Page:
safest for all crime
120th precinct / population 175,876
While the rest of Staten Island is often compared to suburbia, people know they're in New York City when in St. George and its neighboring communities in the 120th Precinct, along the borough's North Shore. Tethered by the Staten Island Ferry and Verrazano-Narrows Bridge, this dense mix of residential and commercial districts mirrors the diversity of ethnicity, race and economic status of the Manhattan and Brooklyn boroughs it faces.
St. George, on the northeast tip of Staten Island, is the most densely populated neighborhood in the borough and traces its history back to the time of the founding fathers. There are tightly knit, middle-class communities nearby, such as Westerleigh and Silver Lake, with single- and multiple-family dwellings belonging to families of cops, firefighters and other civil servants.
Yet this set of neighborhoods came in 12th in DNAinfo.com's Crime & Safety Report — somewhat worse than the rest of Staten Island. This position can perhaps be explained by the fact that St. George houses six city projects and two federally subsidized communities.
Drugs and related crime in the projects in Mariners Harbor, New Brighton, Stapleton and Clifton's Park Hill section (a symbol of drug trafficking in the 1990s) drove crime statistics up. Cops at the 120th Precinct were challenged in 2010 as they tried to keep crime at record low levels. Hate crimes have become an issue, with 11 attacks in a four-month period in 2010, most occurring in Port Richmond, including an assault on a gay couple and attacks on Mexican immigrants. Overall, serious crime inched up 3 percent from 2009 to 2010, with an increase from 1,505 to 1,547 reported crimes. A modest rise, yet it included 13 murders, most linked to drugs or gang activity, and a 10 percent rise in robberies.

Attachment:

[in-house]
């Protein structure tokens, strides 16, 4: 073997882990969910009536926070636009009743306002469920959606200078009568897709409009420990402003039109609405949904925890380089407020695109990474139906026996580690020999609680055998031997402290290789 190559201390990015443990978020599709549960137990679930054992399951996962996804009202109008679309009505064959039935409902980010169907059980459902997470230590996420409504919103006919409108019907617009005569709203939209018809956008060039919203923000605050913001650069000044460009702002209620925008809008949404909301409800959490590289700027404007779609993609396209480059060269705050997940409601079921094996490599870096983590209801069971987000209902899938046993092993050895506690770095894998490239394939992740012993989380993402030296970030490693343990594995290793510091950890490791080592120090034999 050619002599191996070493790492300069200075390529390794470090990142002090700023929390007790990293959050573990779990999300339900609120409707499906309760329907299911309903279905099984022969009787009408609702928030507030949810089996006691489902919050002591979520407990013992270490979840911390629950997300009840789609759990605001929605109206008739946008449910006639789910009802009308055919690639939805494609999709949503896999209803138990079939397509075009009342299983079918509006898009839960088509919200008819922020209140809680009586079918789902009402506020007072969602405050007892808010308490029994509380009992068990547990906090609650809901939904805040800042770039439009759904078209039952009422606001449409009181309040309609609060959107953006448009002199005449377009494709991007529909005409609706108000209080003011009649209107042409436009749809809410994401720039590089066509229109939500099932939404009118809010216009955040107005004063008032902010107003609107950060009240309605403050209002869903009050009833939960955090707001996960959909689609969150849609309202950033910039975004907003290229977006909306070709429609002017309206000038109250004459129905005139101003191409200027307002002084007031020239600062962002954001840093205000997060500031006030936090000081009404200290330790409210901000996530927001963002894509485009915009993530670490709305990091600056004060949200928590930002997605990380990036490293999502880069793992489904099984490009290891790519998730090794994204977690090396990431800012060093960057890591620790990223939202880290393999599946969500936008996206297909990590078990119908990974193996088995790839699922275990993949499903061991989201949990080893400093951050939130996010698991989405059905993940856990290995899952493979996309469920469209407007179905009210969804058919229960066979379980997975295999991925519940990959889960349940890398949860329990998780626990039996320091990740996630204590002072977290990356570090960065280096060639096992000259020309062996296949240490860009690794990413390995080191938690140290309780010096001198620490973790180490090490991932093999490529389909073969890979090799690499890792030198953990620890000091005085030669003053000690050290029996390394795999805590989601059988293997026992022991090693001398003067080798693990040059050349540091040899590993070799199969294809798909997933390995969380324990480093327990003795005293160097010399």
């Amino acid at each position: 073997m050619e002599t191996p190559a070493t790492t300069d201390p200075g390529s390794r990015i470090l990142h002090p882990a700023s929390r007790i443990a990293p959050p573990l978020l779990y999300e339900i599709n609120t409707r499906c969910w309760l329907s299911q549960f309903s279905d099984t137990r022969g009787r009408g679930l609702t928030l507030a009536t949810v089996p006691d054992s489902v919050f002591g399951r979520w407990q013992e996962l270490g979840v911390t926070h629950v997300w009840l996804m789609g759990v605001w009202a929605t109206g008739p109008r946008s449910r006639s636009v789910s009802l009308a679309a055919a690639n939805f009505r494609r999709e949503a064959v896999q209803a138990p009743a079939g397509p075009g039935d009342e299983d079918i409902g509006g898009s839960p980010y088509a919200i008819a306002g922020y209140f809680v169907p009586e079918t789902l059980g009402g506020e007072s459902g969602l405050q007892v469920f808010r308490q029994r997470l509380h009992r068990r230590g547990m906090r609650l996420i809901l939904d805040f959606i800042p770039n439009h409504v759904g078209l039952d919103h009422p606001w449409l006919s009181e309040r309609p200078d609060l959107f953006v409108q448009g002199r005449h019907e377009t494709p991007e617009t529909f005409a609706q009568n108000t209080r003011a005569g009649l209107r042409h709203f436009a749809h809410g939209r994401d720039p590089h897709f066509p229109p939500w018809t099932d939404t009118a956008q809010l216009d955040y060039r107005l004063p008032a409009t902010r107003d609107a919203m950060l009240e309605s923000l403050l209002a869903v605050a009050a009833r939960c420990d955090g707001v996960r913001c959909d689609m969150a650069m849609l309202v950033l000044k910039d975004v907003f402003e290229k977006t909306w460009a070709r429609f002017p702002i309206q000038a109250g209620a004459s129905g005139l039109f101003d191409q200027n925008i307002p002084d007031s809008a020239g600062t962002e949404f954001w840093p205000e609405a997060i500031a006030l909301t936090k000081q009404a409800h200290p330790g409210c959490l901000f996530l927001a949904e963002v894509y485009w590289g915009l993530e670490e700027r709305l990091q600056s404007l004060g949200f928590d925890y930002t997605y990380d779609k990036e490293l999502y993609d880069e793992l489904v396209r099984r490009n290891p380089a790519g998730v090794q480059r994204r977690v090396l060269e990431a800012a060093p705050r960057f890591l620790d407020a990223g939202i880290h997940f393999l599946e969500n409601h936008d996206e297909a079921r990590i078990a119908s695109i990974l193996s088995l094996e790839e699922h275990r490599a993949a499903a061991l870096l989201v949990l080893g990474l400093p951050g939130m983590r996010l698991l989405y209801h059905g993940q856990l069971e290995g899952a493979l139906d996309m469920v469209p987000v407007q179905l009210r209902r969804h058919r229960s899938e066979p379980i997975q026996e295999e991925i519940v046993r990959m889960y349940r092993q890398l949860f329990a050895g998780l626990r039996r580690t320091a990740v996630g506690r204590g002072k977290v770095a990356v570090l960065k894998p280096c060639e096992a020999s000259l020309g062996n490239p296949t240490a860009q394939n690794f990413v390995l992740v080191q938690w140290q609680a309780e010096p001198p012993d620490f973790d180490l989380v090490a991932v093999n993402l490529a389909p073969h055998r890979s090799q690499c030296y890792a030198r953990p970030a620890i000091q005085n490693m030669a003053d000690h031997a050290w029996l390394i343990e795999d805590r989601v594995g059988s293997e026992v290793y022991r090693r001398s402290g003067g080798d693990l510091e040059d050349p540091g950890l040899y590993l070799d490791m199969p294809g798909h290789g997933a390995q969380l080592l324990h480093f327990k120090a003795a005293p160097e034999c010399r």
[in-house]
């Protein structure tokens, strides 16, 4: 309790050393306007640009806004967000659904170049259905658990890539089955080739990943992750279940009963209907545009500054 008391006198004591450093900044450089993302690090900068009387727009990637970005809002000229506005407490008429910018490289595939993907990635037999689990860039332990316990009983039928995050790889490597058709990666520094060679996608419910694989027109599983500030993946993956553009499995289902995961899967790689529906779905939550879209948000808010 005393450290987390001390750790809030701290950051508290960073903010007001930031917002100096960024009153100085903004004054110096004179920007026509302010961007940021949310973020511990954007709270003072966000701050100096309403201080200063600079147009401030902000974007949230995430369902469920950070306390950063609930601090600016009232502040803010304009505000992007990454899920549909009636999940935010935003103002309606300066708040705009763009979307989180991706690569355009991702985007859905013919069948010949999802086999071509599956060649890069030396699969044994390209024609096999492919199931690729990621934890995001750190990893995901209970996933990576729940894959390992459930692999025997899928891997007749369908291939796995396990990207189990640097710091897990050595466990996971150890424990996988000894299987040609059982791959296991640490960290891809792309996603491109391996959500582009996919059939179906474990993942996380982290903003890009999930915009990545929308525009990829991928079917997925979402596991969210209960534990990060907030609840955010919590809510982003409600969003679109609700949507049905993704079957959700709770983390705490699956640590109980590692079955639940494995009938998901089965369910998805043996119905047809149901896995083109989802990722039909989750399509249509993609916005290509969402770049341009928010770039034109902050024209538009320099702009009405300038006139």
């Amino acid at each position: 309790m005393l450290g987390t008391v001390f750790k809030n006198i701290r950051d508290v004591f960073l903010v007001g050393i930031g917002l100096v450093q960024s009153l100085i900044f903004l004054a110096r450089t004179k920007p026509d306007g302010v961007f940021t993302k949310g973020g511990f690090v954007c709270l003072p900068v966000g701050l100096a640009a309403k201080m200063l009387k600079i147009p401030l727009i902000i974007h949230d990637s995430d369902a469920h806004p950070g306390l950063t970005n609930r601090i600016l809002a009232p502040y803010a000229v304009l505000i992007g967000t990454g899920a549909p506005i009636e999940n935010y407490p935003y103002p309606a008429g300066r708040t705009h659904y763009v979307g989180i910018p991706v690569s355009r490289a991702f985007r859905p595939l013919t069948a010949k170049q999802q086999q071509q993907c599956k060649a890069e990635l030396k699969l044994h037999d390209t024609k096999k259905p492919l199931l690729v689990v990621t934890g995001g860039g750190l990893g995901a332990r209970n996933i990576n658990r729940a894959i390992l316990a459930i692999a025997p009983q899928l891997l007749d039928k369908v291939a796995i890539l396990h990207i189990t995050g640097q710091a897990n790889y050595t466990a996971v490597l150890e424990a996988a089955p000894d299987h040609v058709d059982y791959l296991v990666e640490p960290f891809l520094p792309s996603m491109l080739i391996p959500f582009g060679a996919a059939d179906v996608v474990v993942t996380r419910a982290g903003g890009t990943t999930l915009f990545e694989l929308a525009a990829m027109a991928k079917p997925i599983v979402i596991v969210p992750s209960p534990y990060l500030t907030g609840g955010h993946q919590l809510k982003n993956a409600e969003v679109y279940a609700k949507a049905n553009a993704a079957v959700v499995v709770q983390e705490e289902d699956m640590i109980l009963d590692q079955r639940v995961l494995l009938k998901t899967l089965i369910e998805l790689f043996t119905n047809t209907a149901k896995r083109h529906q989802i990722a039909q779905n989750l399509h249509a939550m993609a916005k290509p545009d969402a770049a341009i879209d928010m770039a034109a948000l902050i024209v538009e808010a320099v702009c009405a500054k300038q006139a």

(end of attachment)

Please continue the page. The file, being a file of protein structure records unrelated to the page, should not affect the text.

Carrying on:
Rise in misdemeanor sex crimes from 2008 to 2010
Drop in burglaries from 2001 to 2010
Photo: Getty/NY Daily News Archive
On March 10, 2003, New York City undercover detectives James Nemorin and Rodney Andrews arranged to meet two men suspected of selling guns. They were going to purchase a Tec-9 submachine gun after successfully buying a .357 Magnum a few days earlier. The detectives arrived with $1,200 cash, ready for the trade, but the gun dealers never planned to sell the weapon. Instead, their intent was to rip off their marks.
After the detectives drove to a street where they were told they'd get the Tec-9, one of the sellers, Ronell Wilson, took out a .44 caliber handgun and shot Andrews in the head. Nemorin stated that they were police officers, but Wilson did not care. He shot Nemorin in the head and drove off in the car with the two mortally wounded officers. Wilson eventually stopped and dumped the bodies at the intersection of Hannah Street and St. Pauls Avenue, in Tompkinsville. He was finally captured after a massive two-day manhunt. Wilson was convicted in federal court and became the first person sentenced to death in New York State in more than 50 years.
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